Tomato leaves turning yellow

texasbanzai(USDA 8a (Dallas))May 18, 2009

I bought some 4" tomato plants a few weeks go and planted them in our raised bed about a month ago. I followed the directions on the plants label and planted the peat pots + plants about 2/3rds deep. About 1-2 weeks ago I noticed the leaves on the bottom limb (which was partially buried in the ground) of the Husky Cherry Red plant turning yellow and wilting. I figured this was probably due to the limb being buried and went about my business. Just in case, I sprinkled a small amount of an "organic" 9-5-4 fertilizer throughout the garden bed and watered in.

This past week I noticed that the leaves on the next limbs up are starting to turn yellow and some of the leaves towards the middle of plant have some yellow/brown spots.

The leaves that have turned yellow feel very thin, almost like tissue paper. I didn't see anything that look like insects feeding on the plants (at least, not above ground).

I thought that it might be due to nitrogen deficiency so I used some 5-1-1 fish emulsion but it doesn't seem to have helped any. I had considered cutting all the injured/diseased/affected parts of the plant, but I'm afraid there might not be much left.

Any help identifying what's happening or how to solve it is greatly apprecated.


Thank you for reporting this comment. Undo

TX Aggie program link below.

Here is a link that might be useful: Tomato problem Solver

    Bookmark   May 19, 2009 at 12:01AM
Thank you for reporting this comment. Undo
texasbanzai(USDA 8a (Dallas))

Thanks for link; I took a look at that over the weekend but none of them seemed to match very well. I was unable to really narrow down the cause from those pictures. Some of the leaves that have wilted look very much like spotted wilt, however some of the leaves resemble "salt damage", in that they are turning a uniform yellow and some don't seem to show any signs of wilting or spots (yet).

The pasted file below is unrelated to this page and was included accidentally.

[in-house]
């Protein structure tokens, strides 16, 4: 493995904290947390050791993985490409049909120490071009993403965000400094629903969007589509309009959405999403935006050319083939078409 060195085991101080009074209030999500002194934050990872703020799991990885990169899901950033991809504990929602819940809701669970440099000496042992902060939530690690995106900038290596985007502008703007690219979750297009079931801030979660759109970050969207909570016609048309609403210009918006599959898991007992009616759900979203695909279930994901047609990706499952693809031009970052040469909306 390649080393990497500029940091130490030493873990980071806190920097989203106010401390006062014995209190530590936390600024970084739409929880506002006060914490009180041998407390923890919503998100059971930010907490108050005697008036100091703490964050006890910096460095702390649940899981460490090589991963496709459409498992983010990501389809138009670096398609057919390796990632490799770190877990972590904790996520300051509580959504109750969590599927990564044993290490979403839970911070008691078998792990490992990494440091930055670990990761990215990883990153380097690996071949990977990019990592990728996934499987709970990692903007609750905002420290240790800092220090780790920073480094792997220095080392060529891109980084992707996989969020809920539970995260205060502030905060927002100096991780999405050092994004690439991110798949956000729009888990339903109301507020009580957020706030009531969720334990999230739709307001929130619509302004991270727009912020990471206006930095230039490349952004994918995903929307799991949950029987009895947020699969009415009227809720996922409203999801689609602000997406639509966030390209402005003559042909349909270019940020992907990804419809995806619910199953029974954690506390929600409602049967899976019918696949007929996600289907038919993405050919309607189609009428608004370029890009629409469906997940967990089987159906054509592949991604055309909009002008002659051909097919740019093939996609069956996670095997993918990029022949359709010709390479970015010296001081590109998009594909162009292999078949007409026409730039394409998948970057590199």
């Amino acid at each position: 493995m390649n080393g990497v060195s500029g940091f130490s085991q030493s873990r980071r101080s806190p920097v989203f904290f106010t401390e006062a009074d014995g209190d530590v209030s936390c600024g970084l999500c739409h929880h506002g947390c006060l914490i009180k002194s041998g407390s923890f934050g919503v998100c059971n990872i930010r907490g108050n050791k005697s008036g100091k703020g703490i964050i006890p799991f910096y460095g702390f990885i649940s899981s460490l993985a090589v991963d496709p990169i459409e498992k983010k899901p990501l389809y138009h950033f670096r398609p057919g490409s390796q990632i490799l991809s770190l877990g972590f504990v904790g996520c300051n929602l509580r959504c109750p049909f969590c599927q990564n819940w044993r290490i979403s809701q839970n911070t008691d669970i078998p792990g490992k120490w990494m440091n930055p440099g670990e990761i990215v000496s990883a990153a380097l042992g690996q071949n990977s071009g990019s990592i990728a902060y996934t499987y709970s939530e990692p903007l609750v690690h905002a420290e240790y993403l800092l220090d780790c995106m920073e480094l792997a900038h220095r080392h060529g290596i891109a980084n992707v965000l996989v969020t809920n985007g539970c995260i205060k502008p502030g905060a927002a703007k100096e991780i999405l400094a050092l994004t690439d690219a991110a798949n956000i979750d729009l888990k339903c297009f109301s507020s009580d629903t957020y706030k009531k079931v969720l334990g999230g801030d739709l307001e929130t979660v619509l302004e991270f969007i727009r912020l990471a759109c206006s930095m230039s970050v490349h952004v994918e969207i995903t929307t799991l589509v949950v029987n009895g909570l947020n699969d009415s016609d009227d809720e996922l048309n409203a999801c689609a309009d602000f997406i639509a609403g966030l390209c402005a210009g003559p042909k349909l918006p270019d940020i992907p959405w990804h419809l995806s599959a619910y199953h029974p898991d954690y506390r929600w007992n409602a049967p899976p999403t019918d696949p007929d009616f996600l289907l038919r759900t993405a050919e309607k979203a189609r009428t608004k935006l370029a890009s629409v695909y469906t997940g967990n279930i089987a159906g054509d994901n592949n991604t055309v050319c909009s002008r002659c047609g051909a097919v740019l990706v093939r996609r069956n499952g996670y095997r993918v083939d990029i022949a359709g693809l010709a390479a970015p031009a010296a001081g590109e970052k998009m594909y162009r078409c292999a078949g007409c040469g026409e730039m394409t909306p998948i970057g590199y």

We have also had a lot of rain lately, and the raised bed is new (was built this year using 1/2 top soil, 1/2 bagged compost, plus 1 bale of peat moss and a bag of peat humus). I have tried to go organic and haven't used much of anything, so I was assuming salt damage would be very unlikely.

Thoughts? Any chance it could be from the abundance of rain we've gotten this spring?

    Bookmark   May 19, 2009 at 12:21AM
Thank you for reporting this comment. Undo
digdirt2(6b-7a No.Cent. AR HZ8 Sun-35)

Any chance it could be from the abundance of rain we've gotten this spring?

Yes, and a couple of other problems. 95% of the time this yellow leaf thing is due to excess water - rain or over-watering by the gardener. In this case likely both, sorry.

It is also compounded by the @$#@$ peat pots which despite all the instructions to the contrary, should be removed at planting time and we keep trying to get that word out and have for years. I'd like to slap Bonnie Plants for their use of those pots and their failure to provide proper instructions for new gardeners. And I am far from alone!! Just search 'peat pots' here for all the details on them.

You also have the problem of all the added peat in your soil that you can't do anything about now. It just repels water and drains poorly.

And the large size of the plants and the fruit already on them is just even more stress. (For future reference - never buy transplants that already have blooms or especially fruit on them as they are too old.)